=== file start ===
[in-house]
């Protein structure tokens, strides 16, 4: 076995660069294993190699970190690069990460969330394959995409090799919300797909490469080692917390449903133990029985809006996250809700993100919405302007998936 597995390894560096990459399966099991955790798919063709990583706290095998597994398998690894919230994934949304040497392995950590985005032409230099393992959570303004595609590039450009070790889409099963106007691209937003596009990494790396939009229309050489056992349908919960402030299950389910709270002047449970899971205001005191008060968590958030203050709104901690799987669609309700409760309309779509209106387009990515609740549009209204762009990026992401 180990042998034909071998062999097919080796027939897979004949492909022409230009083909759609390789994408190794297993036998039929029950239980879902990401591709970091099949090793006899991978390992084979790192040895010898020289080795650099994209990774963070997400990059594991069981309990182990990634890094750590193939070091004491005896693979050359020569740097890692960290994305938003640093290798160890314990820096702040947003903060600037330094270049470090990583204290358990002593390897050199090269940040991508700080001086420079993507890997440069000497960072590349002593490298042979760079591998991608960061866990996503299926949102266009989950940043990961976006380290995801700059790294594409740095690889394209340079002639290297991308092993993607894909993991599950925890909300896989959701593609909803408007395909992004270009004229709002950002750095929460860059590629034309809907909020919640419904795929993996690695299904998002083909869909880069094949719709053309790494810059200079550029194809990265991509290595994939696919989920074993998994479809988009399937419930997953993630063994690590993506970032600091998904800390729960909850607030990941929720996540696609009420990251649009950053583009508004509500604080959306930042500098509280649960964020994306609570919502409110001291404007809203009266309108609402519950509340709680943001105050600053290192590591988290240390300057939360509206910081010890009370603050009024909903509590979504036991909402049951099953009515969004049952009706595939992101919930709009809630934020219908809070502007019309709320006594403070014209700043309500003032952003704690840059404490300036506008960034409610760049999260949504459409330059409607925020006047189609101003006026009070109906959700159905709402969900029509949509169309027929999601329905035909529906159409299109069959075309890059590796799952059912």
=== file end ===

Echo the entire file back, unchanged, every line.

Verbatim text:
[in-house]
């Protein structure tokens, strides 16, 4: 076995660069294993190699970190690069990460969330394959995409090799919300797909490469080692917390449903133990029985809006996250809700993100919405302007998936 597995390894560096990459399966099991955790798919063709990583706290095998597994398998690894919230994934949304040497392995950590985005032409230099393992959570303004595609590039450009070790889409099963106007691209937003596009990494790396939009229309050489056992349908919960402030299950389910709270002047449970899971205001005191008060968590958030203050709104901690799987669609309700409760309309779509209106387009990515609740549009209204762009990026992401 180990042998034909071998062999097919080796027939897979004949492909022409230009083909759609390789994408190794297993036998039929029950239980879902990401591709970091099949090793006899991978390992084979790192040895010898020289080795650099994209990774963070997400990059594991069981309990182990990634890094750590193939070091004491005896693979050359020569740097890692960290994305938003640093290798160890314990820096702040947003903060600037330094270049470090990583204290358990002593390897050199090269940040991508700080001086420079993507890997440069000497960072590349002593490298042979760079591998991608960061866990996503299926949102266009989950940043990961976006380290995801700059790294594409740095690889394209340079002639290297991308092993993607894909993991599950925890909300896989959701593609909803408007395909992004270009004229709002950002750095929460860059590629034309809907909020919640419904795929993996690695299904998002083909869909880069094949719709053309790494810059200079550029194809990265991509290595994939696919989920074993998994479809988009399937419930997953993630063994690590993506970032600091998904800390729960909850607030990941929720996540696609009420990251649009950053583009508004509500604080959306930042500098509280649960964020994306609570919502409110001291404007809203009266309108609402519950509340709680943001105050600053290192590591988290240390300057939360509206910081010890009370603050009024909903509590979504036991909402049951099953009515969004049952009706595939992101919930709009809630934020219908809070502007019309709320006594403070014209700043309500003032952003704690840059404490300036506008960034409610760049999260949504459409330059409607925020006047189609101003006026009070109906959700159905709402969900029509949509169309027929999601329905035909529906159409299109069959075309890059590796799952059912």